GPS Coordinates: 65.587624, -16.910148
(Note: At this point, many people choose to go up to Husavik. One of the main purposes of this is there is supposed to be some stunning whale watching. If this is an activity that interests you, definitely look into making that detour. You can also whale watch from Akureyi, which is more along the Ring Circle route.)
Yet again, we camped right by the Goddifoss waterfall so that we could be there before others started swarming in. Being RIGHT on the Ring Road, it is well worth a short stop. The contrast of the blue waters against the black stones are amazing and an almost “island” looking rock in the middle makes the waterfall somehow seem equally distributed, even among wild and unruly nature.
Time Needed: 10-20 minutes
Bathrooms: There is a gas station next to the falls
GPS Coordinates: 65.6800° N, 17.5400° W
The truth is, we really wanted to take a flight over the active Bárðarbunga volcano, which can be done from the MyFlug company….except for when we arrived we found out that the lava had stopped seeping out just last February (2015). Talk about a bummer!
Not as exciting as flying over an erupting volcano, we therefore decided to spent most of the day in town but used it more as a rest day since we were doing so well on time. This is a great place to stop for laundry (can do it at the Hostel), grab a bite to eat and stop at the pools if you are camping and need another shower or just want some more geothermal hot tub action!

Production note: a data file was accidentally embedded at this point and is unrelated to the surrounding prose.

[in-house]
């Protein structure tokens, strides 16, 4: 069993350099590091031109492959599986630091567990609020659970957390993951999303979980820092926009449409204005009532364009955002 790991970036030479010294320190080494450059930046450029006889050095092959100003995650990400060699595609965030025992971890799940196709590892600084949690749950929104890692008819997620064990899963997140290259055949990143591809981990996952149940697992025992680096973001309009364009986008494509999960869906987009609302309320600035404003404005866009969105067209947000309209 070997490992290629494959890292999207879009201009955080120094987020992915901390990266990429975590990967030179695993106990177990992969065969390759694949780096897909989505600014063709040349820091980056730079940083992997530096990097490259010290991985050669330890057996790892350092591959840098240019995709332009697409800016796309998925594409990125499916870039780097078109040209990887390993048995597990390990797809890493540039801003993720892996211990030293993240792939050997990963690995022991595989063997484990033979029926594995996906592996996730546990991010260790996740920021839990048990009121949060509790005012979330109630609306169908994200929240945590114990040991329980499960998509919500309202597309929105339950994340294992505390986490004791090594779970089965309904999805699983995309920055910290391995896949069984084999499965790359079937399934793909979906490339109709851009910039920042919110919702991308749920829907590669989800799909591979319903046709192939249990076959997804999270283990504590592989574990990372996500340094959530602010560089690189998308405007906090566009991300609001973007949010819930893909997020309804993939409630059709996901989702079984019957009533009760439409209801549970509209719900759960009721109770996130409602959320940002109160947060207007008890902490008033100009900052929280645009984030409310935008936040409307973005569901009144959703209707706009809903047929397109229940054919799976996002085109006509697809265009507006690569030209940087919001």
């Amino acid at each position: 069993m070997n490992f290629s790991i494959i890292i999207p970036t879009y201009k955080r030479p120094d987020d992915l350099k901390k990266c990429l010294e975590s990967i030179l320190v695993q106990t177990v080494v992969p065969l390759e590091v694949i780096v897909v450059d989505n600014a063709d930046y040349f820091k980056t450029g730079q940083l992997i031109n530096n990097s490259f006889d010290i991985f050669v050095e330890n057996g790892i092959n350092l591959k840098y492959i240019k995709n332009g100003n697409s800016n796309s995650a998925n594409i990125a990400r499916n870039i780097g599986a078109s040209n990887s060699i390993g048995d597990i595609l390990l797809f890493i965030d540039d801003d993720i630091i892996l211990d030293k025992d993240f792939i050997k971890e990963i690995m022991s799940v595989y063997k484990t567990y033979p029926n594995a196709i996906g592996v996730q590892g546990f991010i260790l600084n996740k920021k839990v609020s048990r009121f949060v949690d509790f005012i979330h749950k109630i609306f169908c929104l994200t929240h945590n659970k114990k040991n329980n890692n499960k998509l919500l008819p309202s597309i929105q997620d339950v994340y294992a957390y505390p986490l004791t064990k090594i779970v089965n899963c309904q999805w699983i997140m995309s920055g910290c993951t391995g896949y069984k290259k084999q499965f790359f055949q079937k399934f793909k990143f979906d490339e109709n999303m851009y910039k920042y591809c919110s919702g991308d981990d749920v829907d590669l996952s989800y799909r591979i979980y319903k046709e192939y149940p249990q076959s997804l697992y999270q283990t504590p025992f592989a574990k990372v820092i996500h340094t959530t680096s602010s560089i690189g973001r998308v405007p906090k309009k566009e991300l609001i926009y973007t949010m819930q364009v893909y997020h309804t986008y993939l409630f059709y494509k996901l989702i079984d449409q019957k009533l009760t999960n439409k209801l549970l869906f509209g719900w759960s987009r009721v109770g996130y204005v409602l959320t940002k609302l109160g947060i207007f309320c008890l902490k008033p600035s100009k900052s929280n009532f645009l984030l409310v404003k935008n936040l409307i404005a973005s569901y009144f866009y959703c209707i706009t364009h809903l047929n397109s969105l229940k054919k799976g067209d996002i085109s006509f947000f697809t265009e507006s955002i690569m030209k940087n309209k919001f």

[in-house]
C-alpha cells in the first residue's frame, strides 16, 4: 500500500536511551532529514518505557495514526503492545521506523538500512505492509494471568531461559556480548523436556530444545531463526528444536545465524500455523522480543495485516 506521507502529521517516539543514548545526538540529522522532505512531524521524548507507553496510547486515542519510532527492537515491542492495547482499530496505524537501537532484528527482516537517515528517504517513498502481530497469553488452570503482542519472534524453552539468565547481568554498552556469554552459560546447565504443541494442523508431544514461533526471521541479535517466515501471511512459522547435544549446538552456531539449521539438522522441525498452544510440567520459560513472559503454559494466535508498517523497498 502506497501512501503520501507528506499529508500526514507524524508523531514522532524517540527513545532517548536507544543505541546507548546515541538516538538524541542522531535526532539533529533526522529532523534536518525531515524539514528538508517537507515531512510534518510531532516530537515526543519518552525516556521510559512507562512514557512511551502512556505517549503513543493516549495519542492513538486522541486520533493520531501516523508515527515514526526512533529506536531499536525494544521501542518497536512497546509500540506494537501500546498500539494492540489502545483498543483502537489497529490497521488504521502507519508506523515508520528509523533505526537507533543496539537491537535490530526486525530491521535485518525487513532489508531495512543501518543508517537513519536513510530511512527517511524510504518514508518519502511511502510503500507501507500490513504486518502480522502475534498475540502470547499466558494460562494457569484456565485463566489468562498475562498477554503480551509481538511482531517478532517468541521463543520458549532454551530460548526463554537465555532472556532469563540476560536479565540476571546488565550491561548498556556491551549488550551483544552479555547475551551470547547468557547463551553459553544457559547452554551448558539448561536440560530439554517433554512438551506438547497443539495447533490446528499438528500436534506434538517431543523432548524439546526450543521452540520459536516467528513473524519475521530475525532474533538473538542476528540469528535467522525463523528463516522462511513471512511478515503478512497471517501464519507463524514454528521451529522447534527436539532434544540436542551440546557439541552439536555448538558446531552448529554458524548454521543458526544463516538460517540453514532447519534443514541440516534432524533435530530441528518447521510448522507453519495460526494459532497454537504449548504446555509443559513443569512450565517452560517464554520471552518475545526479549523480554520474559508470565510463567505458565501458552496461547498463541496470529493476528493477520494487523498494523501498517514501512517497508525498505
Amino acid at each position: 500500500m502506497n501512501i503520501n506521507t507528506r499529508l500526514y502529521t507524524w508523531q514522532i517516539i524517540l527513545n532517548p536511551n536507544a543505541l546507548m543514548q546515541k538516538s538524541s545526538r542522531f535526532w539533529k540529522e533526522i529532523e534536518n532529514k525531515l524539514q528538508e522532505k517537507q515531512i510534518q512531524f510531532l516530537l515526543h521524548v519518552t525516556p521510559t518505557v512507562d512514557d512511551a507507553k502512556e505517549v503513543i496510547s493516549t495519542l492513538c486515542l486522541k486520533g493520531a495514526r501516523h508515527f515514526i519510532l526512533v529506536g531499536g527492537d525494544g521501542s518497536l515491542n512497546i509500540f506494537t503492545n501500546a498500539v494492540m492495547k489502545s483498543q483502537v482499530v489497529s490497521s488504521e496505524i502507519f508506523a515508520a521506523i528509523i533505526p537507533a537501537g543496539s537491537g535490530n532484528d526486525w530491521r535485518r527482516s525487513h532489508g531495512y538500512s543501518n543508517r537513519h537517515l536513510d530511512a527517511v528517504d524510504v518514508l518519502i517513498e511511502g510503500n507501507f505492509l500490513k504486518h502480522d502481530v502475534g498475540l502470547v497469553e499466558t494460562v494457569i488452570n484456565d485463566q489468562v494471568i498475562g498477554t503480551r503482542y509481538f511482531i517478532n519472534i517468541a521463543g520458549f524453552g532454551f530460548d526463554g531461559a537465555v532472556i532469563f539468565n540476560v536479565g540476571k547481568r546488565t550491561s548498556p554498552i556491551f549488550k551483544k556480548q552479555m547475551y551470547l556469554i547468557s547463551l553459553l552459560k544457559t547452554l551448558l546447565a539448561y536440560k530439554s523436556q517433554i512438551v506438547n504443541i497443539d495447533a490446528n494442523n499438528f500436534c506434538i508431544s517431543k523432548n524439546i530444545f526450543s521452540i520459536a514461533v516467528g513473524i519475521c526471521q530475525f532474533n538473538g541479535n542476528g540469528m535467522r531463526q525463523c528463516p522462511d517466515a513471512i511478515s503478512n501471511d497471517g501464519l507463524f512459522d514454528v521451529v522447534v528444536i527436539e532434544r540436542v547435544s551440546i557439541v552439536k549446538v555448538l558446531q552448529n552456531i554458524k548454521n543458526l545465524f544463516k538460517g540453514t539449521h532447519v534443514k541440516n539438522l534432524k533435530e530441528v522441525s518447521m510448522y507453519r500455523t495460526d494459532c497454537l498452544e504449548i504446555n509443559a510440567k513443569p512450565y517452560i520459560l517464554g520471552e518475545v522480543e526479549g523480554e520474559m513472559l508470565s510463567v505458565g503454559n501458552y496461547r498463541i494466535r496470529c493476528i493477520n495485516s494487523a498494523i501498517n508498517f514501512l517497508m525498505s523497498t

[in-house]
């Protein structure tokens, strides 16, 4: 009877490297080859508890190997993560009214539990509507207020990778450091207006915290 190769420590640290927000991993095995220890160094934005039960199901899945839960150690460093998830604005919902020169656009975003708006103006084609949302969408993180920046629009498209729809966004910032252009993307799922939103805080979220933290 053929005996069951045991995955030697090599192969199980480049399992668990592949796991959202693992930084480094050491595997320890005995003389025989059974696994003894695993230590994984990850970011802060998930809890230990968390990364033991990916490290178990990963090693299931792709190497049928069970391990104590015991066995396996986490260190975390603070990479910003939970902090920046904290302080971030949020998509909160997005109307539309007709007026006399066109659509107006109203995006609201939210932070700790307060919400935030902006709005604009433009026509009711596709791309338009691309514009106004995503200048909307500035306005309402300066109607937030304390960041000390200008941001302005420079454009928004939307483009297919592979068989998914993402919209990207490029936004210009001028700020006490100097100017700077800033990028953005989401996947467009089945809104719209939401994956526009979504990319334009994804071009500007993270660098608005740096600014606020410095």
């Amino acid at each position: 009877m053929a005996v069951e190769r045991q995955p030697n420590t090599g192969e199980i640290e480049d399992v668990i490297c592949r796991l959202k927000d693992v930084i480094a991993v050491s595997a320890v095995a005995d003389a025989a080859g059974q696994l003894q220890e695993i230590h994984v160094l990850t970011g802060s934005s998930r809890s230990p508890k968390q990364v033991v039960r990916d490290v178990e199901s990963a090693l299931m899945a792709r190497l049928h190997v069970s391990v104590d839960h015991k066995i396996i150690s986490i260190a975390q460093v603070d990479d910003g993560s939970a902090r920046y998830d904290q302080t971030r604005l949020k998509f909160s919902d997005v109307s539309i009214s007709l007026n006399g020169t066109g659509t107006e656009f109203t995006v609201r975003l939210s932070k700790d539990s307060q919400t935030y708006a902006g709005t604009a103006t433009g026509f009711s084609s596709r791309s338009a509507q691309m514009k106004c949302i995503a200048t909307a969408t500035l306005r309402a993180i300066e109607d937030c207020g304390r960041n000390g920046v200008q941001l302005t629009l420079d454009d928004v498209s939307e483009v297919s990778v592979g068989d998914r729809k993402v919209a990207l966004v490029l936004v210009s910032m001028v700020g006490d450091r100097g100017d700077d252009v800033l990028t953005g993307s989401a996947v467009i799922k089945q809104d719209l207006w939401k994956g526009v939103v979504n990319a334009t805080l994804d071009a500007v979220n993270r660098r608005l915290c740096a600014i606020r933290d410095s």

Akureyi is another popular place for whale watching and we STRONGLY considered doing it there. However, at about $90 per person, we weren’t willing to stomach the price for the POSSIBILITY of seeing a whale.
From Akureyi, depending on how much time you have left will depend on what you do next. Many people start to make their way back to Reykjavik while others will start to head towards the Snæfellsnes Peninsula. Either way, this is another long stretch of driving without a ton of stops and not nearly as scenic as previous stretches. We ended up pulling over on the road about halfway to Grábrók to call it a night.
Depending on how you allotted your time so far and how much time you have left, you could spend the day exploring the Snæfellsnes Peninsula. With only one day, we decided on just a few activities
The Grábrók Craters are a cool site simply because you feel like you are walking IN a crater! It is fun to imagine how thousands of years ago, there was boiling hot magma right where you are standing!
Time Needed: 20-30 Minutes
GPS Coordinates: 64.771441, -21.531165
Landbrotalaug Hot Pot
Want a true, straight from the ground, geothermal, natural, hot spring to soak in after a week of travel? This hot pot is not far off the main road to the Kirkjufell Mountain but a little difficult to find. However, if you do spot it, and nobody else is there, you can be greatly rewarded with quite the unique experience! Unfortunately for us, by the time we got there, the rain was pouring down, Andy wasn’t too thrilled about wading through a freezing stream, it was COLD outside and there were already people enjoying the spot. Since I knew it could only hold a small handful of people (like 3!), we regretfully continued on.
To read more about this little gem, here is a detailed post from giving great details and instructions
Time Needed: 5 minutes to walk to the hotpot (plus return) in addition to however much time you want to relax in the waters.
GPS Coordinates: N64°49.933 W22°19.110
Kirkjufell is supposedly the most photographed mountain in all of Iceland. While it is definitely a unique looking structure and a nearby waterfall gives a stunning foreground, I am not 100% sure it worth the 2 hour round trip drive just for this site alone. However, if you are already exploring the peninsula, it is an absolutely beautiful stop!